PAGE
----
Sea of Tranquility

posted 3/14/04 by Elias Granillo
There’s something I can’t put my finger on regarding the opening track of Eccentric Orbit’s debut; it just sounds so perfect—it’s an overture, a nonexistent film’s main title, a seamless collage of elements from classic electronic music (EM), space rock and symph-prog. “Star Power” unfolds in a rather linear manner, but its simplicity is surpassed by its density. Huge analog keyboard sounds rule the roost on this effort, but those aren’t sequencer tracks, running ad forgotaboutum. Practically nothing is or sounds canned—it’s live, baby. This is what we need more of: voxfree, analog synth/keyboard-dominated bands with real flesh & blood rhythm sections, as with Erik Norlander’s Threshold, Vangelis’ most pumped-up 70s excursions, and Mark Shreeve’s Legion and Crash Head— the latter two of which did utilize heavy sequencing, yet helped to epitomize what I feel “synth rock” should be (as opposed to Yanni). Attack Of The Martians shares a vitality along with Threshold that we need to hear more of, in lieu of compositions stitched together with quantize functions and mouse clicks. This isn’t spacemusic, either, but music that sounds nearly like a meeting between Vangelis, Patrick Moraz, and Tangerine Dream, circa Stratosfear and Force Majeure.

Eccentric Orbit is the brainchild of Madeleine and Bill Noland: Bill is a bass player, while reed player/synthesist Madeleine plays sounds from the Korg MS2000R via a Yamaha WX5 wind synth controller. Bill Noland’s bass shares no small role in the proceedings, and he’s even got that dirty, growling vintage Ricky tone pencilled in. The drummer is Mark Cella, who will be known to those familiar with Triggering Myth, Pye Fyte, and [Mark’s music enterprise] M & M Music. Mark’s reined-in style is complementary, and effective, in that economically pliant way as echoed by Greg Ellis on Threshold. Second keyboardist Derek Roebuck, a Berklee graduate, completes the quartet. It’s noteworthy that all of the ‘Tron samples—flute, strings, choirs, what have you—are software-generated, and they sound just as good as the rule thing (as it is, the “real thing” is not a hi-fi instrument). In fact, the album has a very “analog” sound in general; it could easily have been marketed as an archival release and fooled everybody. Organ, piano, and the vibrant Clavinet/synth layer which opens track 3 were furnished by a Nord Electro, while an E-mu Vintage Keys and Oberheim Matrix 1000 modules extend the palette even further.

The aforementioned “Star Power” and “Sputnik” are both uptempo crankers that will quickly satisfy anybody’s synth jones, and the jonesin’ will continue long after that. You’ll find two epics on Attack, being the title track, and “Forbidden Planet,” which clock in around eleven and fifteen minutes, respectively. Twists and turns aplenty distinguish these multi-sectioned pieces, with passages that sound funky, jazzy, and bluesy, but always basking in the luxuriant contours of rock. The spacey beginning of “Forbidden Planet” balances the album’s energy with its downtempo crawl, deep bassy vibes, shrill ‘Tron strings, and midregister bass solo. Part 3, The Krell, is marked by a pulsating analog bass and back-to-back synth solos. “The Enemy Of My Enemy” is, in a way, a revisiting, a summation, of all that has transpired, but it’s still an original track, one that closes with an organ solo-outro by Roebuck. Can’t go wrong with more of the same when you like what you hear, so they say.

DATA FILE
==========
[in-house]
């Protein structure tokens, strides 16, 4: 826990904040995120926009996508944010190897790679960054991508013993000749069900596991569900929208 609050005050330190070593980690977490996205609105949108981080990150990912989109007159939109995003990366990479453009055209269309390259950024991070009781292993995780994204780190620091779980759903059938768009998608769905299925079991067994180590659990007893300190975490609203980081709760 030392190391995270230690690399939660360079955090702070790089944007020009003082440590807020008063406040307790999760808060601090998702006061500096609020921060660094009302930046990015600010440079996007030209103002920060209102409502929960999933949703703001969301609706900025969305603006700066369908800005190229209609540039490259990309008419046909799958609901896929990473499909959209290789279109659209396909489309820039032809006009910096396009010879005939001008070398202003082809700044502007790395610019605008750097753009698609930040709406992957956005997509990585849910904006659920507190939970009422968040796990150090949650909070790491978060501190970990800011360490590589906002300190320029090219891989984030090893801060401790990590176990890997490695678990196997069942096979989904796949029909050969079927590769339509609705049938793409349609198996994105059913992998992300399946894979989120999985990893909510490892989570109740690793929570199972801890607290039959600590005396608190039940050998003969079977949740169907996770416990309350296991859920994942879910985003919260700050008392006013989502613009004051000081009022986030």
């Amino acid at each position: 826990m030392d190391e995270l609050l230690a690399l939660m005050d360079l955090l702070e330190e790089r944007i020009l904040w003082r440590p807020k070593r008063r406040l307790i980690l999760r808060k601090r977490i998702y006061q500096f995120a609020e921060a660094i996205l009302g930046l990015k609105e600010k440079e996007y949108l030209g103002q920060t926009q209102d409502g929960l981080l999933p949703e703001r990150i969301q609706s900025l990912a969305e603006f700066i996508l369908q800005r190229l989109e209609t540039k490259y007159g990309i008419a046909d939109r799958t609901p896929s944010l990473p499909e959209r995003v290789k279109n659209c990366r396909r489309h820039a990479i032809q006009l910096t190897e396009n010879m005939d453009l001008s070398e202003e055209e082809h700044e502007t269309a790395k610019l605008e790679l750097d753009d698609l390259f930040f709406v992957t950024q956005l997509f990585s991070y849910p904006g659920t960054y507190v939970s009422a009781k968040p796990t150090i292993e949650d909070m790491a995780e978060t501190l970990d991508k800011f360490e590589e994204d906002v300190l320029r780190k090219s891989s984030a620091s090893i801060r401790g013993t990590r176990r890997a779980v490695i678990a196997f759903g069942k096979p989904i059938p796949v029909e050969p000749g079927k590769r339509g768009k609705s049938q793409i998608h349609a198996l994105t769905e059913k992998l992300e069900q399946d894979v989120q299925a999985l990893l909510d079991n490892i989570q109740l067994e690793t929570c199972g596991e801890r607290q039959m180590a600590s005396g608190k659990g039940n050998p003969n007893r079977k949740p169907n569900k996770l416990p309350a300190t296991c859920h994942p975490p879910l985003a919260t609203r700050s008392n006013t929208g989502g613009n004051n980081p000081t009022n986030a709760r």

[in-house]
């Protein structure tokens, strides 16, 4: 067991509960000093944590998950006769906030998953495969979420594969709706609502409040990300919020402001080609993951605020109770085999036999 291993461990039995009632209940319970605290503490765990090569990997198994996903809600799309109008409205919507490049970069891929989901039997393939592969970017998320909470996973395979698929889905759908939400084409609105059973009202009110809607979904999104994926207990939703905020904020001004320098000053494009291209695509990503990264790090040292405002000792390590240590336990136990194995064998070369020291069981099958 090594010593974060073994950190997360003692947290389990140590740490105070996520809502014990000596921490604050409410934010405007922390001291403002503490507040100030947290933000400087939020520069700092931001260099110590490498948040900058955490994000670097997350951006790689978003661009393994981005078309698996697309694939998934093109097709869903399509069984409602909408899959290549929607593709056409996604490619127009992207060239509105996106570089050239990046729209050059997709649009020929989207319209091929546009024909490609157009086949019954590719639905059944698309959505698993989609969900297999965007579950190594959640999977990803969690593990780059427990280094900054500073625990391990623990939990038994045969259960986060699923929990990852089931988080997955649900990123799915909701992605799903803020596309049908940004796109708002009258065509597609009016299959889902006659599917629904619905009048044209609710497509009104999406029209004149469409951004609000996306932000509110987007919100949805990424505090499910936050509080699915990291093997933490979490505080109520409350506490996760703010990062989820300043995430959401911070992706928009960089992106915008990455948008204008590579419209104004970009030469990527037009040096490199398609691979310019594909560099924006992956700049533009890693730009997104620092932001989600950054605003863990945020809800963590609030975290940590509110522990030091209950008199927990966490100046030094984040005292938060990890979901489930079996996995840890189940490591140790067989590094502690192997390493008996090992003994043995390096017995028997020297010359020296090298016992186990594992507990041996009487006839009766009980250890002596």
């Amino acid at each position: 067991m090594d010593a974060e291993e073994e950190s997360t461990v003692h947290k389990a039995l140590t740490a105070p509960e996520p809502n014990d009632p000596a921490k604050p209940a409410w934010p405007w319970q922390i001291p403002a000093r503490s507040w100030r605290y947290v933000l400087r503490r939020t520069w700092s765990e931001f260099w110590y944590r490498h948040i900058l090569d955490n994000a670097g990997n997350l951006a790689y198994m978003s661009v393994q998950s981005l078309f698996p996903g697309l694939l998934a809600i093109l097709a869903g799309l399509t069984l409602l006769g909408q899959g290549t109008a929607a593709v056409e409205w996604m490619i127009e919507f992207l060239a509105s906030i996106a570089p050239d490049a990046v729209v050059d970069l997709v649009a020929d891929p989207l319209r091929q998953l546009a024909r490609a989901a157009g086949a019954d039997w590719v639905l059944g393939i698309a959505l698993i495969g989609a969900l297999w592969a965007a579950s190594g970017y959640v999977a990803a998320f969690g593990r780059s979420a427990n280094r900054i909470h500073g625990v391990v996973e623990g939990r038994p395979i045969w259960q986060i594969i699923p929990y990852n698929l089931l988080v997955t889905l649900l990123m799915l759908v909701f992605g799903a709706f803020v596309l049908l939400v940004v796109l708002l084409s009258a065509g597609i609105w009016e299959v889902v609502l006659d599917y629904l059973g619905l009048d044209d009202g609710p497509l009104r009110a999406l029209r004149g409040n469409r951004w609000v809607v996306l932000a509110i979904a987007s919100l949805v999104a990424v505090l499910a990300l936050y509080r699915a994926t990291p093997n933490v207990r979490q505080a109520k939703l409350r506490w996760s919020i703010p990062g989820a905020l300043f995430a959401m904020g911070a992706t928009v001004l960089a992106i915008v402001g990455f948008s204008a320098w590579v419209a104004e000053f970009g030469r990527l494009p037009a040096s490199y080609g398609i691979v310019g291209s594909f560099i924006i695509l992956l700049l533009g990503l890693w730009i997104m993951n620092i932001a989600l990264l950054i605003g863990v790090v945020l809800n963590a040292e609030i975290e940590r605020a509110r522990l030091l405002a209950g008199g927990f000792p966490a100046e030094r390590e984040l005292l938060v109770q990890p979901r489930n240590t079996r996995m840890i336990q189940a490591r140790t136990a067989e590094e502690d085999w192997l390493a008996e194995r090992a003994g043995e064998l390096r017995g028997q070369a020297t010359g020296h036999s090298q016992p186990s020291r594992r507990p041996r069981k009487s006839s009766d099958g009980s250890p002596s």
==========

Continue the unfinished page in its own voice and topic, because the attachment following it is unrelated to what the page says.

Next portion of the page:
Like everything else on this mudball, nothing’s ever perfect, and the one downside to the splendor that is Attack Of The Martians is that you’re having such a blast listening to it, and then it’s over after forty-five minutes. It’s Gerard Syndrome®! Really, I’m ready for another forty-five minutes of this, so I guess I’ll just play it again. Citizens, colleagues, bipeds, fans of classic electronic music: please take an extended break from the latest efforts by any several of the multitude of Euro-based EM acts that pretend Phaedra and Rubycon are the be-all & end-all, and hook up with a Martian, instead.
Score: 4 1/2 stars


May 2004; Peter Pardo
Score: 4.5 stars
I'll admit, I was completely hooked here after the opening Mellotron samples of "Star Power", but was then reeled in as the pulsing bass of Bill Noland ushered in some nasty Hammond and synth tones. Eccentric Orbit''s Attack of the Martians is a keyboard fanatic''s dream CD, littered with sounds of Mellotron, Rhodes, Hammond, Clavinet, and Wurlitzer, all fused inside the framework of spacey yet symphonic progressive rock. If you can imagine a collaboration between ELP, Ars Nova, Gerard, Gentle Giant, Erik Norlander, and Tangerine Dream, then you have an idea of what to expect here. Madeleine Noland''s wind-controlled synths & keyboards combine with the keyboard work of Derek Roebuck to form a rich and textured wall-of -sound, so much in fact that you do not miss for an instant the absence of guitars.

Songs like "Sputnik" and "Forbidden Planet" bubble and boil, attacking your senses with virtuoso displays of sonic wonder, yet have a high sense of melody, so in no way does the music come across as an exercise in shredding or mindless noodling. I''m very impressed with this band, and am looking forward to their next release with bated breath!

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